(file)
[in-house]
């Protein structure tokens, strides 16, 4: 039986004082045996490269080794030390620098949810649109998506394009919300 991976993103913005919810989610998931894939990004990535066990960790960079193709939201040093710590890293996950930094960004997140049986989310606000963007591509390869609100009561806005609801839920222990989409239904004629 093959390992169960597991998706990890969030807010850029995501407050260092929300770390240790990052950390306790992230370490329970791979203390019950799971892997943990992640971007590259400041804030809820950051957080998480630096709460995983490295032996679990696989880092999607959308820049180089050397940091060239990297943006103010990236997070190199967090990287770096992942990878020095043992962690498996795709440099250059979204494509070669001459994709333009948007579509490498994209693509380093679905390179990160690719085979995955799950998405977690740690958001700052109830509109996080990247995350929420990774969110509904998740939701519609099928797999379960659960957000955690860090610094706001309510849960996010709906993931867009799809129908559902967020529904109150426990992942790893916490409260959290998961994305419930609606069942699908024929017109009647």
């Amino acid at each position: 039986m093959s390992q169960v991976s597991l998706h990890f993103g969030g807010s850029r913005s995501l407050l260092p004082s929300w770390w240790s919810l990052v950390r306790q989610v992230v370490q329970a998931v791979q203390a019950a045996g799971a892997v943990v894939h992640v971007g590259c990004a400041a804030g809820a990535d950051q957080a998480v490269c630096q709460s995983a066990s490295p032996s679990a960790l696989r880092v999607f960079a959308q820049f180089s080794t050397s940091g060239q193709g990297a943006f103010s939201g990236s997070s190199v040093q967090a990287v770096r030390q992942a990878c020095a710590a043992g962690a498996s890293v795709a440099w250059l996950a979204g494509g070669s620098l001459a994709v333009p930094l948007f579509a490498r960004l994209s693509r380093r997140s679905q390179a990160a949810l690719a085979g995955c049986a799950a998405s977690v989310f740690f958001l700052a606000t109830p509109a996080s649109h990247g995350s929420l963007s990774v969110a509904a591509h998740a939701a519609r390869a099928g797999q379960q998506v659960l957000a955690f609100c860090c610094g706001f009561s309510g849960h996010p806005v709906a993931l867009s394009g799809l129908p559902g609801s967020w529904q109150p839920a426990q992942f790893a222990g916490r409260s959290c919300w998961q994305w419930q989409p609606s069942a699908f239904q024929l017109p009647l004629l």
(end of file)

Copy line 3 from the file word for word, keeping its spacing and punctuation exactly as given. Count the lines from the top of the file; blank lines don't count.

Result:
């Amino acid at each position: 039986m093959s390992q169960v991976s597991l998706h990890f993103g969030g807010s850029r913005s995501l407050l260092p004082s929300w770390w240790s919810l990052v950390r306790q989610v992230v370490q329970a998931v791979q203390a019950a045996g799971a892997v943990v894939h992640v971007g590259c990004a400041a804030g809820a990535d950051q957080a998480v490269c630096q709460s995983a066990s490295p032996s679990a960790l696989r880092v999607f960079a959308q820049f180089s080794t050397s940091g060239q193709g990297a943006f103010s939201g990236s997070s190199v040093q967090a990287v770096r030390q992942a990878c020095a710590a043992g962690a498996s890293v795709a440099w250059l996950a979204g494509g070669s620098l001459a994709v333009p930094l948007f579509a490498r960004l994209s693509r380093r997140s679905q390179a990160a949810l690719a085979g995955c049986a799950a998405s977690v989310f740690f958001l700052a606000t109830p509109a996080s649109h990247g995350s929420l963007s990774v969110a509904a591509h998740a939701a519609r390869a099928g797999q379960q998506v659960l957000a955690f609100c860090c610094g706001f009561s309510g849960h996010p806005v709906a993931l867009s394009g799809l129908p559902g609801s967020w529904q109150p839920a426990q992942f790893a222990g916490r409260s959290c919300w998961q994305w419930q989409p609606s069942a699908f239904q024929l017109p009647l004629l």